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Foxborough, Mass. - Whatever Chris Johnson the New England Patriots face in their season opener against Tennessee, they know that stopping him is the biggest challenge they will face.
Whether they see the guy from three years ago when Johnson ran for more than 2,000 yards, or from last season, when after he missed all of training camp the running back labored through a trying season yet still eclipsed 1,000 yards, the Patriots defense will face a big threat.
Titans quarterback Jake Locker, on the other hand, poses a different kind of problem. There is not nearly as much film to study on the second-year quarterback from Washington, known more for his legs than his arm.
The Patriots, however, are preparing for both.
"A lot of people talk about his legs, but he can also throw the ball," linebacker Jerod Mayo said Thursday. "He can make every throw on the field, he's a talented guy and it will take a group effort to stop him. It will take the pass rush, it will take the coverage, it will take it all."
While Johnson has already showcased his playmaking ability, topping 1,000 yards on the ground in each of his first four seasons in the NFL, it is Locker who is the wild card in Tennessee's potentially potent offense.
The No. 8 pick in the 2011 draft played in just five games last season in a reserve role and completed 34 of 66 passes for 542 yards and four touchdowns with no interceptions.
He went 31 of 60 for 316 yards with two touchdowns and one interception this preseason, and ran six times for 57 yards. He won the starting job over veteran Matt Hasselbeck.
Titans coach Mike Munchak isn't the least bit concerned with Locker's lack of experience, citing his ability to scramble as the primary reason.
"Being a young quarterback, there's no doubt that he's going to see things week in and week out that he has not seen before. He could get fooled, just like all quarterbacks do, but probably more so with being a young quarterback," Munchak said.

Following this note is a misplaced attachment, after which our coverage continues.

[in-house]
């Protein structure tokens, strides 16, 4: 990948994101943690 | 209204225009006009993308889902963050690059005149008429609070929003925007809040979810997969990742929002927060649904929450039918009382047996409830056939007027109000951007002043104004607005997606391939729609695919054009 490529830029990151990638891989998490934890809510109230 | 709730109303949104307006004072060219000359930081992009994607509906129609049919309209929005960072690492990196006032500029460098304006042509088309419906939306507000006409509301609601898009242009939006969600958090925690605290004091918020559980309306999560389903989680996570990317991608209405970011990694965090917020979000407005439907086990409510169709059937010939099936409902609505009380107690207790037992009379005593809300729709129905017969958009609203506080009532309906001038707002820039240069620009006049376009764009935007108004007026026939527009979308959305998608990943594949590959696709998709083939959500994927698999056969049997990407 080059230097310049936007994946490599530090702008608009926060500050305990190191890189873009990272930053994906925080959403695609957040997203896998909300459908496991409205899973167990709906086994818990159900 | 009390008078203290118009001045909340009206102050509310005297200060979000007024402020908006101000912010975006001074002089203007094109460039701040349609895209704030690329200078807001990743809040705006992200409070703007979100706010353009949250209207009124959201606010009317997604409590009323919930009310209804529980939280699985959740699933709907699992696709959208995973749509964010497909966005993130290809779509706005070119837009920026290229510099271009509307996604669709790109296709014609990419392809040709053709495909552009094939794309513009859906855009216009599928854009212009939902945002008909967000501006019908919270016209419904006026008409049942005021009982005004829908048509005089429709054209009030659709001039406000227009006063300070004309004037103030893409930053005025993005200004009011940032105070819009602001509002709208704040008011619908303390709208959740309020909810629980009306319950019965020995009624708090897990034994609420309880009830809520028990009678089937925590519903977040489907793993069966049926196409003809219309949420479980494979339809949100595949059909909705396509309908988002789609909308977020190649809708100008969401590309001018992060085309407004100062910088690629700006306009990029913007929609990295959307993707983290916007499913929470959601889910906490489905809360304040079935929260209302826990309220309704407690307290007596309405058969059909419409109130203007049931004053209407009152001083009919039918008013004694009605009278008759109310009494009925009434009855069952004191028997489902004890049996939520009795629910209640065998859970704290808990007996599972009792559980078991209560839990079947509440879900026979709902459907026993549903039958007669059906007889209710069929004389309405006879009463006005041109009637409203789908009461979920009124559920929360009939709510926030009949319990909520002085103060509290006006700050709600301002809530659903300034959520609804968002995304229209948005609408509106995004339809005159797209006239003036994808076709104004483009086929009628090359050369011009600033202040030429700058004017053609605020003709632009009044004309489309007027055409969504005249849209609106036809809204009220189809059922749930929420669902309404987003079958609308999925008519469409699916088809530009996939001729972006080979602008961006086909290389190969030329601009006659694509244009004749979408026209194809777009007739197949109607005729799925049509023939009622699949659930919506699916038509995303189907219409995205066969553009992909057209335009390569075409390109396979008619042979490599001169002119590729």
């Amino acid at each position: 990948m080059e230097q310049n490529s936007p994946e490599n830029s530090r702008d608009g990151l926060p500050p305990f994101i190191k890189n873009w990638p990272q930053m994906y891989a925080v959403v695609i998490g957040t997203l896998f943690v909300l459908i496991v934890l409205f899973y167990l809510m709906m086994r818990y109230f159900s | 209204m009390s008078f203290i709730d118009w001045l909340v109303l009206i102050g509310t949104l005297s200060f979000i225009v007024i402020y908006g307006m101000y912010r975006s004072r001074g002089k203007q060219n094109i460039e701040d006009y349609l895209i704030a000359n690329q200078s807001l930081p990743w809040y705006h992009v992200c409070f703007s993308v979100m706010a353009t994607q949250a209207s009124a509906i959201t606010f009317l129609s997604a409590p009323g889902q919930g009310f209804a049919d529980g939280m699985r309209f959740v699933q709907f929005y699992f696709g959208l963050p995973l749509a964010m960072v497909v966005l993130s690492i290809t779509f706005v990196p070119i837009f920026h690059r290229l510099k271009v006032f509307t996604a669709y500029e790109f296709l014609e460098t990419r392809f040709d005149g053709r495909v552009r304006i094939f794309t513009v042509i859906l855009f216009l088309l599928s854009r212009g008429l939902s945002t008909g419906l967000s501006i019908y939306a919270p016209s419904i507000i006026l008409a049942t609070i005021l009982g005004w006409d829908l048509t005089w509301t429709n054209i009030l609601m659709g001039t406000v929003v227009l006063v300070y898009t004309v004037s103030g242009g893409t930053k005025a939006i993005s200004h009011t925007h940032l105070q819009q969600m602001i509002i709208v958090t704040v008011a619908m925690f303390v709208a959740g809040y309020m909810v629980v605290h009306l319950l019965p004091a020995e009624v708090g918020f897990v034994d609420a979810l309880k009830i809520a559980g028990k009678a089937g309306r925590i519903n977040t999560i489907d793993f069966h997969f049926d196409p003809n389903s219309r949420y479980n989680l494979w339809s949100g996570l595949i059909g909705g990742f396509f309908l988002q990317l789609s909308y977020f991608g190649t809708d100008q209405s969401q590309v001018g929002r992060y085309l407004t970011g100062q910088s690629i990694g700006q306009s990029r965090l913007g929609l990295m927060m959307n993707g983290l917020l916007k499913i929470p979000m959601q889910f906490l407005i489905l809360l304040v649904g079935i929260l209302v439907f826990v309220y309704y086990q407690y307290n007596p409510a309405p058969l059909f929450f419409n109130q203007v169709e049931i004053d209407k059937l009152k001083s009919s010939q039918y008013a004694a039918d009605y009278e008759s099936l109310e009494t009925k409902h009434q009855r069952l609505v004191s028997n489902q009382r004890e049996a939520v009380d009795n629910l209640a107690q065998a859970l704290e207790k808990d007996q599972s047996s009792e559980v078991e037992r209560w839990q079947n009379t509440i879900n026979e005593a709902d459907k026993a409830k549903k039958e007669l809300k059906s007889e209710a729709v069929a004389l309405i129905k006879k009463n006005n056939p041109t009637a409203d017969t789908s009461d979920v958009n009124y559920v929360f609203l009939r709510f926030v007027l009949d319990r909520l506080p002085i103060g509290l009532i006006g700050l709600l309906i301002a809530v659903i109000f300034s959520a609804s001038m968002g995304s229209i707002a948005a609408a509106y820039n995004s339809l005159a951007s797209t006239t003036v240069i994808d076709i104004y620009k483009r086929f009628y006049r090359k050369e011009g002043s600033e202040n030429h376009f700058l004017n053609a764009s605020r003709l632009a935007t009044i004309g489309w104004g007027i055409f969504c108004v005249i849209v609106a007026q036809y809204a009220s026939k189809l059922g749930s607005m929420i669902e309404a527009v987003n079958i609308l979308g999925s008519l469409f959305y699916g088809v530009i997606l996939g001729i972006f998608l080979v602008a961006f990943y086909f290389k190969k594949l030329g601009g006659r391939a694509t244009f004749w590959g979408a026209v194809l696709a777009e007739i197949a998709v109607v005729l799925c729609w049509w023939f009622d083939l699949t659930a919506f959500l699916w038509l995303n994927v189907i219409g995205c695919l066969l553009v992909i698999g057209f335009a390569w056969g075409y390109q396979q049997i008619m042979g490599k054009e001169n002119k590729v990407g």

"The advantage then is the fact that he can move around the pocket if he does miss something, or if he does get confused, he has the ability to move around and make plays, extend plays. That just adds an element that at least if he does make some mistakes, he has a chance to make up for it with his ability to get out of the pocket. That's hard for a defense."
The Titans last season finished 17th in the league in total offense with 335.1 yards per game, and 31st in rushing yards, totaling less than 90 yards a game. That's a far cry from just two seasons ago, when Johnson's breakout performance spearheaded a rushing attack that ranked second in the league with 162 yards a game.
Despite a down year from Johnson last season, when he ran for 1,047 yards and just four touchdowns, both career lows, the Patriots are still focused on stopping the speedy and shifty superstar.
New England still remembers him shredding opposing defenses in 2009 for 2,006 yards and 14 touchdowns, and catching 50 passes for another 503 yards and two scores. They saw Johnson's versatility up close that year, too, as he ran for 128 yards against a Patriots defense that embarrassed the Titans in a 59-0 blowout, the last time these teams met.
"You have to play against him for 60 minutes," Mayo said. "It was a down year for him, but it was still a good year, especially in the fourth quarter. He would break a lot of runs in the fourth quarter. You have to stay focused on him. It's going to take 11 guys, and that's our goal."
The game plan, Mayo said, is gang-tackling and ensuring that one player isn't assigned to slowing someone he couldn't compare to anyone else in the league.
"He can break tackles, he's fast - super fast - he can catch the ball out of the backfield. He just does it all," he said. "There's not too many guys out there like that."
New England nose tackle Vince Wilfork also isn't overlooking Locker, yet seemed just as concerned with Johnson's dynamic skills.
"Probably one of the best backs in the league, can hurt you anywhere, in the passing game and the running game, and the offensive line's been playing well together," Wilfork said. "I think they have a complete offense, and we're going to have our hands full, no question about it."